In 1969, the Apollo 11 mission successfully met President John F. Kennedy’s challenge to land a man on the Moon and return him safely to Earth within the decade. The end of the Moon race raised the question: what, if anything, was next for NASA? It would be answered by Richard Nixon's Administration, and the decisions they made altered the nation's relationship with its space program forever.
On September 22, I attended a talk by George Washington University Professor Emeritus and Planetary Society Board Member John Logsdon at the National Air and Space Museum in Washington, D.C. Professor Logsdon spoke about Richard Nixon's space legacy and previewed his upcoming book titled After Apollo: Richard Nixon and the American Space Program, which is due for release by Palgrave-MacMillan in March 2015.
Professor Logsdon spent the last several years poring through archival materials and conducting interviews to unveil a detailed account of the activities in President Richard Nixon’s White House, which certainly makes for a fascinating story. But Logsdon takes the tale a step further, using his extensive knowledge of space policy and many years of experience in the space policy community to examine the implications of the Nixon Administration’s decisions.
The Nixon Space Doctrine
Professor Logsdon offers the provocative argument that President Nixon had a more lasting impact on NASA than John F. Kennedy, when considered over the longer history of the agency. Logsdon cites a statement issued by President Nixon on March 7, 1970, as the best illustration of Nixon’s “Space Doctrine,” suggesting that the tenets of this doctrine have remained the core of U.S. space policy to date.
Pondering the future of NASA and its sustainability, Nixon said, “We must think of [space activities] as part of a continuing process… and not as a series of separate leaps, each requiring a massive concentration of energy. Space expenditures must take their proper place within a rigorous system of national priorities. … What we do in space from here on in must become a normal and regular part of our national life and must therefore be planned in conjunction with all of the other undertakings which are important to us.”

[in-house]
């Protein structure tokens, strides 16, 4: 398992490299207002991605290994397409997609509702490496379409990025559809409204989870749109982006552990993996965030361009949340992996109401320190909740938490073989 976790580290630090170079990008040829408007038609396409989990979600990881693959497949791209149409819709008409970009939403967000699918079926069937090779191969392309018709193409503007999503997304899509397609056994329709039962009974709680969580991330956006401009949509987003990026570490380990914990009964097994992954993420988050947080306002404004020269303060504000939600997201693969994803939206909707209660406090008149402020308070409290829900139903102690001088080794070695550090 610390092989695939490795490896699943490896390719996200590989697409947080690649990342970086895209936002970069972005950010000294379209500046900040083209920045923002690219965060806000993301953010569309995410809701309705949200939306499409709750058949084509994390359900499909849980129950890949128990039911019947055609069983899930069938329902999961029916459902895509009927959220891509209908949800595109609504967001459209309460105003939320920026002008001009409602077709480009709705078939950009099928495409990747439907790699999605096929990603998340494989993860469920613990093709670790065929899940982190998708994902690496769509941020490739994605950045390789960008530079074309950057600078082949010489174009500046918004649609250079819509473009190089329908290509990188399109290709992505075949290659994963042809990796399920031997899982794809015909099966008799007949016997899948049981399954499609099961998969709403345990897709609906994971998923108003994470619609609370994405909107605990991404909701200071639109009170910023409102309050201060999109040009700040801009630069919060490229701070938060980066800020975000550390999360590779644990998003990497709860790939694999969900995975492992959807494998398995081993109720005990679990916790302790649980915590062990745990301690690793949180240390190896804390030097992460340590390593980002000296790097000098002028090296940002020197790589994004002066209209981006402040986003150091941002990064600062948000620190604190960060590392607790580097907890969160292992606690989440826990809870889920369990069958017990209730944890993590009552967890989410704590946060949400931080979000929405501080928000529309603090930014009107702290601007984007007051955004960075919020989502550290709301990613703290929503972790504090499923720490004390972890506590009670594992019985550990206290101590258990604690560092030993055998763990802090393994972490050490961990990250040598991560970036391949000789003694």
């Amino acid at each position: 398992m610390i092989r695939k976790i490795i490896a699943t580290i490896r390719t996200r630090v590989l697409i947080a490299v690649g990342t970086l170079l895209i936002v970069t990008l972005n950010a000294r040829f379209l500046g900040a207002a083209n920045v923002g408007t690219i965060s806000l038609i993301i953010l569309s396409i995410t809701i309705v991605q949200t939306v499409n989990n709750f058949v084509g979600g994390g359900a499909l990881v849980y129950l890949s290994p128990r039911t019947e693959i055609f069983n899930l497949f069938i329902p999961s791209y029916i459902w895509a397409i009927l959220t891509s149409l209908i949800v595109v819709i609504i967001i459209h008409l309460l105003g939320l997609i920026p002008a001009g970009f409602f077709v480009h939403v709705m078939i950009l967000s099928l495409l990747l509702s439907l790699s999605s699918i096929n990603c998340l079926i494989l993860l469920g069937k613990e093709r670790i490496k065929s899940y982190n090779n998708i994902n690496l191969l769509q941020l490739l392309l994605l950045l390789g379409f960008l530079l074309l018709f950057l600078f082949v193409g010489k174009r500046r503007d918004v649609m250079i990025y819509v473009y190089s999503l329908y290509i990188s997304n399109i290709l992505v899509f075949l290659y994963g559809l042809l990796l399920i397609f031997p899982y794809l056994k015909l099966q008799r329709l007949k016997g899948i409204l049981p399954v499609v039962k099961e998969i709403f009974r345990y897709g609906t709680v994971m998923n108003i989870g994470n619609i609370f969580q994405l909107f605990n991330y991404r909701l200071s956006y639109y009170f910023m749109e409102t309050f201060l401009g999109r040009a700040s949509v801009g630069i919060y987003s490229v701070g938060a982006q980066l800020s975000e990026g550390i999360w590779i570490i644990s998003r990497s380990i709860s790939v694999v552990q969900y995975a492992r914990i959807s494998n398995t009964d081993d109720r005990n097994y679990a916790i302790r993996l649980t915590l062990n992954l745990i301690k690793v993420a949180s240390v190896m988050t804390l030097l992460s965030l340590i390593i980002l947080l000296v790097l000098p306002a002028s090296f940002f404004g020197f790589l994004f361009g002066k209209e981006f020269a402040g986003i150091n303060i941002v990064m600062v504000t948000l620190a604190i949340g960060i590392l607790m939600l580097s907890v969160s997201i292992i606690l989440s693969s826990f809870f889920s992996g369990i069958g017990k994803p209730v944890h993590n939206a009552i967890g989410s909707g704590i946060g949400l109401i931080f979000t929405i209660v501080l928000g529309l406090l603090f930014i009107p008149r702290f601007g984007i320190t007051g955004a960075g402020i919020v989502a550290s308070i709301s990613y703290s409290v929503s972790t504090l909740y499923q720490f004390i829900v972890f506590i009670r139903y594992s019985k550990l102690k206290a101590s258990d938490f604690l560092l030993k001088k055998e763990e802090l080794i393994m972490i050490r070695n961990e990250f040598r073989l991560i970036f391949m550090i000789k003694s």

Logsdon points to three key decisions Nixon made regarding the U.S. space program, which had long-term consequences for NASA. The three decisions were:
- To treat the space program as one area of domestic policy competing with other concerns, not as a privileged activity
- To lower U.S. ambitions in space by ending human spaceflight beyond low Earth orbit for the foreseeable future and not embark on another space goal requiring a massive investment similar to Apollo
- To build NASA’s post-Apollo program around the space shuttle without establishing a specific goal or long-term strategy the shuttle would support
Professor Logsdon says that Nixon’s lasting imprint on the space program was an end to human exploration of space beyond low Earth orbit in the twentieth century, and he sees the Nixon Space Doctrine and more ambitious human space exploration as incompatible. Under Nixon, NASA became just another domestic program, and the agency’s budget decreased even as it retained ambitious goals. During this time, however, NASA’s efforts did include increased international participation in U.S. human spaceflight programs.
Professor Logsdon briefly described the events of Nixon’s presidency as they related to space, revealing many fascinating anecdotes. I have included a few interesting tidbits, though there are plenty more in the book:
- Nixon saw the Apollo 11 mission as an opportunity to tie achievements in space to his foreign policy goals, which he gave much higher priority. He made a great effort to ensure he was fully identified with the mission and its success, and he never once mentioned John F. Kennedy in connection with Apollo.
- Nixon wanted former astronaut Frank Borman, commander of Apollo 8, to be the next NASA Administrator, but he had to settle for NASA Deputy Administrator Tom Paine.
- Nixon’s 1971 budget included a 10 percent reduction for NASA, so the agency was not rewarded for the success of Apollo 11.